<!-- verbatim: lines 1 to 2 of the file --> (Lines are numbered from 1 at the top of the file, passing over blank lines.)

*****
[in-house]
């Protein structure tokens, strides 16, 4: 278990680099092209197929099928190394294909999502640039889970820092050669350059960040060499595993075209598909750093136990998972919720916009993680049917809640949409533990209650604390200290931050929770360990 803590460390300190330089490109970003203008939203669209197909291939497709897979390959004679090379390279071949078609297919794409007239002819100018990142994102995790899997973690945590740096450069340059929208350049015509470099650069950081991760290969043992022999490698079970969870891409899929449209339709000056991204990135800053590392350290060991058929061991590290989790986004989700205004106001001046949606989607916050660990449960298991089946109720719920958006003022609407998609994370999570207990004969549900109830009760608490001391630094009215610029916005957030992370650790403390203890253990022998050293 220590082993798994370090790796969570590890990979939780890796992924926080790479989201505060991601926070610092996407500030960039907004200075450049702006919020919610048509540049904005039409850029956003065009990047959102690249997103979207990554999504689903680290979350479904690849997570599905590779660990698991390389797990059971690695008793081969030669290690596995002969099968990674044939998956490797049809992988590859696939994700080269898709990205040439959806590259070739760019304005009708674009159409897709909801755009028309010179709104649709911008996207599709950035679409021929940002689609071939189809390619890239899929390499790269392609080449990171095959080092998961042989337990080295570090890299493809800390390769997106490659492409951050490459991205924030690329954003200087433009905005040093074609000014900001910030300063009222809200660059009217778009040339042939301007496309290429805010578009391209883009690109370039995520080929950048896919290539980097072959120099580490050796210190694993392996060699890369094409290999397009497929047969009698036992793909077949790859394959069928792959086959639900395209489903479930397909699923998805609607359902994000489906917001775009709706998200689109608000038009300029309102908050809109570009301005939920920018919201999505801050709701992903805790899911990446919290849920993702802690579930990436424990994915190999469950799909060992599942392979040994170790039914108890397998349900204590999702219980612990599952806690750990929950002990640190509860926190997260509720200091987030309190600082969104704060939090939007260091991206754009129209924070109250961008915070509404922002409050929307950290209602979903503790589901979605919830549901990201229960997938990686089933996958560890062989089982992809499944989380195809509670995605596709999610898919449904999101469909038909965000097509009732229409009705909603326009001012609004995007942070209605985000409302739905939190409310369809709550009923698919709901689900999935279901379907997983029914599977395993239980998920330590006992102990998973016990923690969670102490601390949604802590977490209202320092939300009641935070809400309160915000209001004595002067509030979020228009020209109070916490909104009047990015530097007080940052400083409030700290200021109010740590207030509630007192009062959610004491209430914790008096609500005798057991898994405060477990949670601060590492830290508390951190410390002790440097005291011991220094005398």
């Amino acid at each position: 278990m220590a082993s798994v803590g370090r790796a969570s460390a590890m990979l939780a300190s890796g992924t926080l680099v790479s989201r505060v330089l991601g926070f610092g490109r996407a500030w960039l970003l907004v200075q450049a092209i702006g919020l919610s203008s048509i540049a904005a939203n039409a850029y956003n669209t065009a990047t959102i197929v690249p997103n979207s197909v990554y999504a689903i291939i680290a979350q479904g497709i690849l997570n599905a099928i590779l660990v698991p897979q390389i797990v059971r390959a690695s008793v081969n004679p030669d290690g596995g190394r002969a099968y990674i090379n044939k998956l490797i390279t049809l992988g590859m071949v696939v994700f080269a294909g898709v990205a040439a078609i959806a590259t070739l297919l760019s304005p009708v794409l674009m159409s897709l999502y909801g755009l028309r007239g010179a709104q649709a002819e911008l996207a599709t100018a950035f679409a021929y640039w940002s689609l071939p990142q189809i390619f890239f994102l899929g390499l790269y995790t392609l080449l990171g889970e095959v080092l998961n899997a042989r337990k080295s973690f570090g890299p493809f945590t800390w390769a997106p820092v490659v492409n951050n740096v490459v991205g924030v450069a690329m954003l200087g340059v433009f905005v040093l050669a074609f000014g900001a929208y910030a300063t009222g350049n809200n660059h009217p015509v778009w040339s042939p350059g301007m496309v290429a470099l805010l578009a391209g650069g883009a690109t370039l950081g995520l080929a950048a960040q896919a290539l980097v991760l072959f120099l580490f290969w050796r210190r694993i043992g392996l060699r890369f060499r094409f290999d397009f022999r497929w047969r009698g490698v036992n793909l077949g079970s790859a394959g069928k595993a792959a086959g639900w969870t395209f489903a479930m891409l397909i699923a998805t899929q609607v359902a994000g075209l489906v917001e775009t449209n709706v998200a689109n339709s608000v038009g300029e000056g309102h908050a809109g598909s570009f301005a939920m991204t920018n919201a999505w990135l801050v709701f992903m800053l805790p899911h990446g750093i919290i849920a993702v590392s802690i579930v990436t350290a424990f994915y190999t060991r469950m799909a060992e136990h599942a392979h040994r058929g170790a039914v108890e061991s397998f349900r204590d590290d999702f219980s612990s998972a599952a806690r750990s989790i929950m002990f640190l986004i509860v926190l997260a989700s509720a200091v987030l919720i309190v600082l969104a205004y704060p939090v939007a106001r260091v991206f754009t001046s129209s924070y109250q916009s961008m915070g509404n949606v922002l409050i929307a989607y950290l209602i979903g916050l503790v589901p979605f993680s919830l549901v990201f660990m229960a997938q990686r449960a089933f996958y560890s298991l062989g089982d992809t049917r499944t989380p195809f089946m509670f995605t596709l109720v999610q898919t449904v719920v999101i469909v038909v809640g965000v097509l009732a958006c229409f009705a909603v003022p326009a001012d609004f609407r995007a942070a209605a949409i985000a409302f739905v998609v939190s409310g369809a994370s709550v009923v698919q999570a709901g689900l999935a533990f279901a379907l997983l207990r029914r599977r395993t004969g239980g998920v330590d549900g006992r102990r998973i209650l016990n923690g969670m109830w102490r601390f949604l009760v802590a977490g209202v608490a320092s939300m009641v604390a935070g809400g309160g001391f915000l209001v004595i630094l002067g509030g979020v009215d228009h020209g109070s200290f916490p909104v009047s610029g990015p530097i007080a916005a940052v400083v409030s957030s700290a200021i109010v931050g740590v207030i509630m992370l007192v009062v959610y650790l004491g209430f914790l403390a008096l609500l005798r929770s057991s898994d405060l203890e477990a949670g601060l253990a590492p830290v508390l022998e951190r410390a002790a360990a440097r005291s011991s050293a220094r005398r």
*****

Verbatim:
[in-house]
């Protein structure tokens, strides 16, 4: 278990680099092209197929099928190394294909999502640039889970820092050669350059960040060499595993075209598909750093136990998972919720916009993680049917809640949409533990209650604390200290931050929770360990 803590460390300190330089490109970003203008939203669209197909291939497709897979390959004679090379390279071949078609297919794409007239002819100018990142994102995790899997973690945590740096450069340059929208350049015509470099650069950081991760290969043992022999490698079970969870891409899929449209339709000056991204990135800053590392350290060991058929061991590290989790986004989700205004106001001046949606989607916050660990449960298991089946109720719920958006003022609407998609994370999570207990004969549900109830009760608490001391630094009215610029916005957030992370650790403390203890253990022998050293 220590082993798994370090790796969570590890990979939780890796992924926080790479989201505060991601926070610092996407500030960039907004200075450049702006919020919610048509540049904005039409850029956003065009990047959102690249997103979207990554999504689903680290979350479904690849997570599905590779660990698991390389797990059971690695008793081969030669290690596995002969099968990674044939998956490797049809992988590859696939994700080269898709990205040439959806590259070739760019304005009708674009159409897709909801755009028309010179709104649709911008996207599709950035679409021929940002689609071939189809390619890239899929390499790269392609080449990171095959080092998961042989337990080295570090890299493809800390390769997106490659492409951050490459991205924030690329954003200087433009905005040093074609000014900001910030300063009222809200660059009217778009040339042939301007496309290429805010578009391209883009690109370039995520080929950048896919290539980097072959120099580490050796210190694993392996060699890369094409290999397009497929047969009698036992793909077949790859394959069928792959086959639900395209489903479930397909699923998805609607359902994000489906917001775009709706998200689109608000038009300029309102908050809109570009301005939920920018919201999505801050709701992903805790899911990446919290849920993702802690579930990436424990994915190999469950799909060992599942392979040994170790039914108890397998349900204590999702219980612990599952806690750990929950002990640190509860926190997260509720200091987030309190600082969104704060939090939007260091991206754009129209924070109250961008915070509404922002409050929307950290209602979903503790589901979605919830549901990201229960997938990686089933996958560890062989089982992809499944989380195809509670995605596709999610898919449904999101469909038909965000097509009732229409009705909603326009001012609004995007942070209605985000409302739905939190409310369809709550009923698919709901689900999935279901379907997983029914599977395993239980998920330590006992102990998973016990923690969670102490601390949604802590977490209202320092939300009641935070809400309160915000209001004595002067509030979020228009020209109070916490909104009047990015530097007080940052400083409030700290200021109010740590207030509630007192009062959610004491209430914790008096609500005798057991898994405060477990949670601060590492830290508390951190410390002790440097005291011991220094005398």